Movie Review: John Wick: Chapter 2

In 2014, the surprising hit John Wick created a diverting comic-book riff on the revenge drama, seeming like a one-off set piece that hit all the buttons action fans look for.  However, with John Wick: Chapter 2, the writer/director team of Derek Kolstad and Chad Stahelski have taken what I consider to be a significant step forward in the evolution of American action filmmaking.  Ditching the sentiment almost completely, they dove into the lunatic alternate reality they created, and came away with one of the most consistently enthralling and artistically expressive action movies I’ve ever seen.  It left me gasping, and as I pant for more I’m forced to admit that though this movie’s influences are many, from the riveting gun-fu of Hard Boiled to the intense close-quarter combat of Ong-Bak, in sheer audacious bravado this film stands alone (except for maybe Hard Boiled).

I say audacious because according to the entertainment section of businessinsider.com, the kill count of this blood-drenched magnum power shot stands at a staggering 128, meaning that the average stands at just over one kill every minute of the movie’s 122 minute runtime.  This mass of fatalities, however, is not stretched out over the entire movie, but is rather concentrated in two or three central shootouts (depending on how you determine when one shoot out ends and another begins), which see the inimitable Keanu Reeves transform into the mechanized killbot it seems he was always meant to be.  Because of his strangely vacuous performance style, which made him perfect for Bill and Ted’s Excellent Adventure and the object of derisive laughter in Dangerous Liaisons, makes him this movie’s perfect protagonist.

I refer to Reeves’ character, the eponymous John Wick as a protagonist, not a hero, because John Wick: Chapter 2 has no real heroes.  In the first John Wick, the eponymous character’s thirst for revenge was ignited by the death of his beagle puppy named Daisy, a symbol of the love he’d had for his recently deceased wife.  In this second volume of the Wick saga, the movie’s central villain simply destroys his house, without even harming the new dog he never bothers to name.  It is notable that whereas Daisy, the puppy from the original film, was a cuddly little bundle of love, Wick’s new dog is a very obedient pit bull.  This is a signifier that in the first movie, Wick lost his soul, and though he at first remains reluctant to return to death-dealing, he ends up taking to it like a master executioner, killing without thought.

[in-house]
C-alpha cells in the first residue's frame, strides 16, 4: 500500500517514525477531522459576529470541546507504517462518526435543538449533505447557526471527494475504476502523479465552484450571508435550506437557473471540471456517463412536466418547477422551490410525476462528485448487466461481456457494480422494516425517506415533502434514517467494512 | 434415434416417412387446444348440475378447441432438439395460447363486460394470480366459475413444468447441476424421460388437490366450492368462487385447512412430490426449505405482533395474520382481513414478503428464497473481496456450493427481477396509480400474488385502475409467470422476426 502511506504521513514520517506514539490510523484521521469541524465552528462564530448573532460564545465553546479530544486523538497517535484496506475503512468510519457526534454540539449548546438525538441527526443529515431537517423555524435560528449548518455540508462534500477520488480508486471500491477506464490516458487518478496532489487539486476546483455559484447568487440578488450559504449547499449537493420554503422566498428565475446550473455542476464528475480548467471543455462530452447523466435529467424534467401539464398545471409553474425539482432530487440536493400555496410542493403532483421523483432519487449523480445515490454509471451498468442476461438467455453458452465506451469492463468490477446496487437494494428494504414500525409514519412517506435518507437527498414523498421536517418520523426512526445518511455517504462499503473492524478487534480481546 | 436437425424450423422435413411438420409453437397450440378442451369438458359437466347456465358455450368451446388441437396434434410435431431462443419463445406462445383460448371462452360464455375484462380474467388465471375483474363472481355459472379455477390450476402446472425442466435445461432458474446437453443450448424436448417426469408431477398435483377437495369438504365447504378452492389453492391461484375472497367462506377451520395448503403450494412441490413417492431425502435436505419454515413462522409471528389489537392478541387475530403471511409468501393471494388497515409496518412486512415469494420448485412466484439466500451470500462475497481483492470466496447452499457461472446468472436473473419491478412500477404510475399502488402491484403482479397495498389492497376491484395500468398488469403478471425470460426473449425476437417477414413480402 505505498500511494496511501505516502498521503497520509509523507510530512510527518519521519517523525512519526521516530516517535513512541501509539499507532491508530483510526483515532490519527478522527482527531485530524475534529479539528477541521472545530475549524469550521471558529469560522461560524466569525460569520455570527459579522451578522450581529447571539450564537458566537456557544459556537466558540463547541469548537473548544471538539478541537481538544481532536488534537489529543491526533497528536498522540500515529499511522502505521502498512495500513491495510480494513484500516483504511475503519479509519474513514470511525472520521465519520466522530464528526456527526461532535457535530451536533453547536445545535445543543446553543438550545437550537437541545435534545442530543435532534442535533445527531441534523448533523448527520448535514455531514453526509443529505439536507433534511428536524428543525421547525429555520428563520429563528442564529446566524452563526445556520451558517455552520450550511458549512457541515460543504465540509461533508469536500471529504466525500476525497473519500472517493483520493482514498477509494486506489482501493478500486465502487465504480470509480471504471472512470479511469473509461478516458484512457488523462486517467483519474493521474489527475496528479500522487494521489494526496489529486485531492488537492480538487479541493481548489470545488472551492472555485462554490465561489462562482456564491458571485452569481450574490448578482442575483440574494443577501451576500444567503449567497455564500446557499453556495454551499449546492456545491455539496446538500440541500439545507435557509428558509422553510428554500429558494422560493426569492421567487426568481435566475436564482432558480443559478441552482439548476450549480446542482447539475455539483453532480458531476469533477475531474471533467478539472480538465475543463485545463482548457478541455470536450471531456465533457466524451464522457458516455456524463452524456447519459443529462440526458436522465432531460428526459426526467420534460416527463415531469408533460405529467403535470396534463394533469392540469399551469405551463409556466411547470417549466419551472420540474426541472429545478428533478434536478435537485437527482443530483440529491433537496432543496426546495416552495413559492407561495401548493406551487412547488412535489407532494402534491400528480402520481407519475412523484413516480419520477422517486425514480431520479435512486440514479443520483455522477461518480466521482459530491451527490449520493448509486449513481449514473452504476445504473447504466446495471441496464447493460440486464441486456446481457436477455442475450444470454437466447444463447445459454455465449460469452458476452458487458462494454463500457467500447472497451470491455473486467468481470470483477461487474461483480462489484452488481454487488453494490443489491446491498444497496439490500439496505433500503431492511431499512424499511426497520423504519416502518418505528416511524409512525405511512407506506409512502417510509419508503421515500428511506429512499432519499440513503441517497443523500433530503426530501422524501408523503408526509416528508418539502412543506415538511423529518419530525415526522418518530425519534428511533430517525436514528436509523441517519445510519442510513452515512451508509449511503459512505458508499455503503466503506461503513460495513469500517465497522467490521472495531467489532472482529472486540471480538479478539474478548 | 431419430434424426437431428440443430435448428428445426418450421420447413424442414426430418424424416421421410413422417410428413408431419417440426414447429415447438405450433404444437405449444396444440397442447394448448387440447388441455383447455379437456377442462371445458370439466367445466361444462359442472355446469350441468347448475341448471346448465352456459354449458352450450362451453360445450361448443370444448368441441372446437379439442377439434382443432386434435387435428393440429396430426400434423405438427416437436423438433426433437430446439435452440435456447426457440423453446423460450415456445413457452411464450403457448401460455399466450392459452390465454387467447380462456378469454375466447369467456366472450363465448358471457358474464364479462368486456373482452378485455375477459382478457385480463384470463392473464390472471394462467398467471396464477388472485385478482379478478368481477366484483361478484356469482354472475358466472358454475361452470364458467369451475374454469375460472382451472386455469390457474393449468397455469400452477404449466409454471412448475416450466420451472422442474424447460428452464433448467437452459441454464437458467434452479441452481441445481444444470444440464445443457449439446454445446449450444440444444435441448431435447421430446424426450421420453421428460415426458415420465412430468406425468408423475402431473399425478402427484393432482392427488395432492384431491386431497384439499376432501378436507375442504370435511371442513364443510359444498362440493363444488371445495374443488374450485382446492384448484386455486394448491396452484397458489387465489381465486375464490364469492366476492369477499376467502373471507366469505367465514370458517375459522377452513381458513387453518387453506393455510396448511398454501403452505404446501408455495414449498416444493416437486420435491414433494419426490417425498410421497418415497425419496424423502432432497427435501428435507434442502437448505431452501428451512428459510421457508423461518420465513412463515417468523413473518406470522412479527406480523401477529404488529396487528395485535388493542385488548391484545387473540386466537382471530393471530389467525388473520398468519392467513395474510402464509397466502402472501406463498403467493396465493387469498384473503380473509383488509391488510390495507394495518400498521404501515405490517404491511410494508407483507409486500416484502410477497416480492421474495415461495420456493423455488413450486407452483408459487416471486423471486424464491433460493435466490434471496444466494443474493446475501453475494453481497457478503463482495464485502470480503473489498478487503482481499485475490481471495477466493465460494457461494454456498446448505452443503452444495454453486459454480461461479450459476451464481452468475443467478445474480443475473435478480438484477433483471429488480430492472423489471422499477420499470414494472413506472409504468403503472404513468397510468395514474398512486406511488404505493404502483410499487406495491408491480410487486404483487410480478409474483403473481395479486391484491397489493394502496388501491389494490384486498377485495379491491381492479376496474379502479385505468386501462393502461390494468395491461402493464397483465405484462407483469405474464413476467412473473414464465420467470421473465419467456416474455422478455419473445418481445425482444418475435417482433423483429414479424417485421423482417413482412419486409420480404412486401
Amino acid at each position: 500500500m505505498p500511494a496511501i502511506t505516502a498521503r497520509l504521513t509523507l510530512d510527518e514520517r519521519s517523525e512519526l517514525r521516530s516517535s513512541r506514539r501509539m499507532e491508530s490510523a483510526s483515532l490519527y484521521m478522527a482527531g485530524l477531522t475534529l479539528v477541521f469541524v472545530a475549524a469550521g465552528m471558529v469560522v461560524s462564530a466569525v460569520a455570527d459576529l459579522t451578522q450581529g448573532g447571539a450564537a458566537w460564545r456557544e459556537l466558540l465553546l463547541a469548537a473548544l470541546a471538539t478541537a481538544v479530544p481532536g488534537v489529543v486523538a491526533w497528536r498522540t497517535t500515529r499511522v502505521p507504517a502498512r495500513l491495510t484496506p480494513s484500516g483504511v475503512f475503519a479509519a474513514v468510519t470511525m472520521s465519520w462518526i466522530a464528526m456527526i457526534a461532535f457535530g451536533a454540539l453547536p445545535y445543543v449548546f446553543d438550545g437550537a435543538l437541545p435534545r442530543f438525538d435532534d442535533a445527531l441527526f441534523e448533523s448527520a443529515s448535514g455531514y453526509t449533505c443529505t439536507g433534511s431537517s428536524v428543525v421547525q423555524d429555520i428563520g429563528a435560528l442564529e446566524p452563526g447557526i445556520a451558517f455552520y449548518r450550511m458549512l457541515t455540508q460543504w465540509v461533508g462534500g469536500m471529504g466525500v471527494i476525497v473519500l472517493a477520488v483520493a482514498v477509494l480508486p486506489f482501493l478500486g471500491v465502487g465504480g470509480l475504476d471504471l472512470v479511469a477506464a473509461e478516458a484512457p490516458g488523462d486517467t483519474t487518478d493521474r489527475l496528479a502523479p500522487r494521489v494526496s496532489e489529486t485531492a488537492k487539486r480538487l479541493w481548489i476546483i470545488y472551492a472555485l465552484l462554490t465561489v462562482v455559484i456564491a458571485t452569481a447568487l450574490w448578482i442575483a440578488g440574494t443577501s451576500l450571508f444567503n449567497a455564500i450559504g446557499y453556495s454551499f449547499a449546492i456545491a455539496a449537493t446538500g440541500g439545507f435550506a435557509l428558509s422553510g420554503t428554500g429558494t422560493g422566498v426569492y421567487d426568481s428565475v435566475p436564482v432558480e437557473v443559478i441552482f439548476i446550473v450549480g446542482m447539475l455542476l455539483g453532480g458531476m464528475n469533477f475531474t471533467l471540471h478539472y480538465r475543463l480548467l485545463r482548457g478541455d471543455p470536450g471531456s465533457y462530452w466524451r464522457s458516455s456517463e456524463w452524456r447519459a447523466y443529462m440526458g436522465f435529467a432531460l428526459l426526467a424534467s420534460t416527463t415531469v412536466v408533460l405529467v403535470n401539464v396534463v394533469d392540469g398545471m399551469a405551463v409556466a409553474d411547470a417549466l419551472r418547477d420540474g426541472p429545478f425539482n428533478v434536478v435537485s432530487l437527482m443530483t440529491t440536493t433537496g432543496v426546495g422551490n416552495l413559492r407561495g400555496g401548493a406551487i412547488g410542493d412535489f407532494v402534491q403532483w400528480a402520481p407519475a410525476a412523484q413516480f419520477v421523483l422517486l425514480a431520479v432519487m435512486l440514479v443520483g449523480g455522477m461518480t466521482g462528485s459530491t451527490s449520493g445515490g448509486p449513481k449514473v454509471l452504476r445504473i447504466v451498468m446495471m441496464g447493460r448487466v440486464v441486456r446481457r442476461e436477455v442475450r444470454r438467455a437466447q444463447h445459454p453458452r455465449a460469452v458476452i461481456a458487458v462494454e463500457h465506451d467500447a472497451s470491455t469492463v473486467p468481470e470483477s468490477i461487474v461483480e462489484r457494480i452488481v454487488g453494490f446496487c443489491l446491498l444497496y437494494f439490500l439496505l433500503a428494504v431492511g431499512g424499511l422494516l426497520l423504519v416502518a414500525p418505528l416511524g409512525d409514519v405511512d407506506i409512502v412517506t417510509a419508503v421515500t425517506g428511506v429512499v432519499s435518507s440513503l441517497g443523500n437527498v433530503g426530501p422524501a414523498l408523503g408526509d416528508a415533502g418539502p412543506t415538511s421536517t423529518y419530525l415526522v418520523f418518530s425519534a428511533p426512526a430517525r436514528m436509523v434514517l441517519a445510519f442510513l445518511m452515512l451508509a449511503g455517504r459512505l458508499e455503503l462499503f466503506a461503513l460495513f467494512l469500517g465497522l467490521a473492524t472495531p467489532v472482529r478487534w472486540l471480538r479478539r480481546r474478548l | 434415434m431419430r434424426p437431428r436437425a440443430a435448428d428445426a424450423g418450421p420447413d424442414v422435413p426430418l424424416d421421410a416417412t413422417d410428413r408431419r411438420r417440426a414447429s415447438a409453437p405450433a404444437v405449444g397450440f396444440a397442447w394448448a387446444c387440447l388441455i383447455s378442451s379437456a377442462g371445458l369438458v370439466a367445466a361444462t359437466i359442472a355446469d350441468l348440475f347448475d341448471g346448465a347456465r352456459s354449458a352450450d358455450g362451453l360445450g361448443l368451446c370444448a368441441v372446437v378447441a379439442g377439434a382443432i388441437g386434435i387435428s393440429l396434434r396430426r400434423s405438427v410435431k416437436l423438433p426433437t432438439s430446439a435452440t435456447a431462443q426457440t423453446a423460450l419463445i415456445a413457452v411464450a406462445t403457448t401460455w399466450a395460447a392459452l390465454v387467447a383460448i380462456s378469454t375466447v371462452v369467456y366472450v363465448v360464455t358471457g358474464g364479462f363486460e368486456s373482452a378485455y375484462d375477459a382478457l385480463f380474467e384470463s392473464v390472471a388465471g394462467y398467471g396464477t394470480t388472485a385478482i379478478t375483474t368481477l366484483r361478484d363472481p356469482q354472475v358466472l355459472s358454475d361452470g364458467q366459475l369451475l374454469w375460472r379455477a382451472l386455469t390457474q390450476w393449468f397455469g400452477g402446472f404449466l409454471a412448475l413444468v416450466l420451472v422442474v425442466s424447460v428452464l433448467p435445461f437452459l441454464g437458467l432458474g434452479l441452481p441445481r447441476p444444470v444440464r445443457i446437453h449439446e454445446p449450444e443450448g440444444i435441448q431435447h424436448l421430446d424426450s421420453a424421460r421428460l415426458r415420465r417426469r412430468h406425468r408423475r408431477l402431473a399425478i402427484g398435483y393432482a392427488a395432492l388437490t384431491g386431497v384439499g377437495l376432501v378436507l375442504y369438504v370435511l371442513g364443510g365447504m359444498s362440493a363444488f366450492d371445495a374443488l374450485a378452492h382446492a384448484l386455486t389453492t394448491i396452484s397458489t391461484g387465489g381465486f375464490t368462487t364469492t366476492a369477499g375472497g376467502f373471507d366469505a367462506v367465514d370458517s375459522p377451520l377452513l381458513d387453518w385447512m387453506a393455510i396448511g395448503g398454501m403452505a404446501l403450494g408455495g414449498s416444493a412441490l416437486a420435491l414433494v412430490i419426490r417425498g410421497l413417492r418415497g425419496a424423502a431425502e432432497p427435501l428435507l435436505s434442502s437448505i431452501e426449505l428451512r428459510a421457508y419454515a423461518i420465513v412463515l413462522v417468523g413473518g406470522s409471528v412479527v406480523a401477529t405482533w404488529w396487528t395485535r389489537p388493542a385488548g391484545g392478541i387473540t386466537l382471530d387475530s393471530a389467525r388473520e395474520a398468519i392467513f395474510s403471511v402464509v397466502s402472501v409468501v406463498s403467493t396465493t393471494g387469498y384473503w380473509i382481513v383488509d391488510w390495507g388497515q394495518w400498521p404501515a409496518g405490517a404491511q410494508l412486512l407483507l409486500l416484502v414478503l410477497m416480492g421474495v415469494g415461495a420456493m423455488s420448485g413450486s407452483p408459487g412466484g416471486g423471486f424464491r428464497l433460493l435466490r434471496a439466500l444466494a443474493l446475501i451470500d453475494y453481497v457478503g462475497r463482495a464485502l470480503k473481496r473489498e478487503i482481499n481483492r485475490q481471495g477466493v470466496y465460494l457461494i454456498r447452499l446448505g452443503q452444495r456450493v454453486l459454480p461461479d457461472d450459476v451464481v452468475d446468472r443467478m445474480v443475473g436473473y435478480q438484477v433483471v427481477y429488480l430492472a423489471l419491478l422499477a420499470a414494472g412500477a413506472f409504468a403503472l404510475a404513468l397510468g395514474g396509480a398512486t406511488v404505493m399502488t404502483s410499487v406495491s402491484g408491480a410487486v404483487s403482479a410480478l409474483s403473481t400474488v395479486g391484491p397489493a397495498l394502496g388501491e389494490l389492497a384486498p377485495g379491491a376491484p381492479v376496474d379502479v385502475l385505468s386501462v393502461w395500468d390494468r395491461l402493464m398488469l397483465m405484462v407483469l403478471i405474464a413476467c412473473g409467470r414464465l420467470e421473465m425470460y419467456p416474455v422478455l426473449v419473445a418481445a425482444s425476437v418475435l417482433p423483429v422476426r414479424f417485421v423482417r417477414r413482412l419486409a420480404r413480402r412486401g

This singularity of purpose and lack of true motivation are two of the things that I believe make this movie a significant advancement in American action cinema.  Too often, even in justifiably regarded tentpoles of the genre like Die Hard or Lethal Weapon, the action has to pause for the insertion of sentiment or (god forbid) romance, giving viewers like me a chance to go to the bathroom.  John Wick: Chapter 2 eschews any sentimental subplots, replacing them instead with an extraordinary visual panache.  Shootouts in an art exhibit containing a hall of mirrors and a topiary gallery that changes color depending on which side its viewed from are entrancing; so much so that they forego the need of an emotional undercurrent.  The movie’s director Chad Stahelski began in movies as a stuntman, most notably doubling for Reeves in The Matrix, and with this viscera-speckled opus, he shows that the closer one draws to violent action, the more such warfare becomes part of his identity.

Movie Review: John Wick: Chapter 2

Poetry: Snaps

The Ticket and the Lecture were an experimental

dance-pop

poetry duo from Statin Island, and they twisted

around the made-up minds

of the tea-cup Uberclass, intellectualizing thought

itself while calling it illusion, and they fucked

everything up the trail painted gray, so to speak

jumbly non-rhymes aplenty flowed

like breath seeping, through the air-brush

daytime taverns called shit

like Twisty’s and Fidget’s, stupid nonsense

like most of it always is

in the country, except the fields

I guess but who cares?

 

Because ain’t shit

out there anyway, wandering aimless

dummies down a path to doom, whichever

direction they end

up heading, smashers hypostitize

from centuries abstract, crushing cream puff

pillowcase pieces of shit, in the city too